14 wolves killed in first hunt in Sweden in four decades


The first wolves were shot in the western provinces of Varmland and Dalarna, media reported. The Swedish Environmental Protection Agency in December announced the quota of 27 wolves, slightly more than 10 per cent of the Scandinavian wolf population.

The licensed hunting period ends Feb 15. Controlled hunting of wolves has been allowed previously, including that of animals that attack livestock. Environment Minister Andreas Carlgren has said the current wolf population, consisting of some 220 animals, needs to be renewed, noting that genetic defects like heart and kidney problems threaten the long-term viability of the wolf population.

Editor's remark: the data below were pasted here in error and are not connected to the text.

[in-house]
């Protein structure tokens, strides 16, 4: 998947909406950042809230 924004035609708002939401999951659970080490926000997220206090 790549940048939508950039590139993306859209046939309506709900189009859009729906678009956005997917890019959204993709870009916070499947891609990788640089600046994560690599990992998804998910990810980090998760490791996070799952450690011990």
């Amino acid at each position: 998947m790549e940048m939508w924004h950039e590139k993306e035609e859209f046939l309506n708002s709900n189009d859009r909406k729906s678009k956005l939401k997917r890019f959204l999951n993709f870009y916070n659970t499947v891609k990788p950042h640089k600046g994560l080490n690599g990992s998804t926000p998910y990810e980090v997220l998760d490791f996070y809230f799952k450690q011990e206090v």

Scandinavia's current wolf population traces its origins to three wolves that migrated from Finland and Russia in the 1980s and 1990s, replenishing a population that had declined precipitously. The population suffers from inbreeding. The Swedish parliament last year approved licensed hunting of wolves as part of the government's programme to manage large carnivores.

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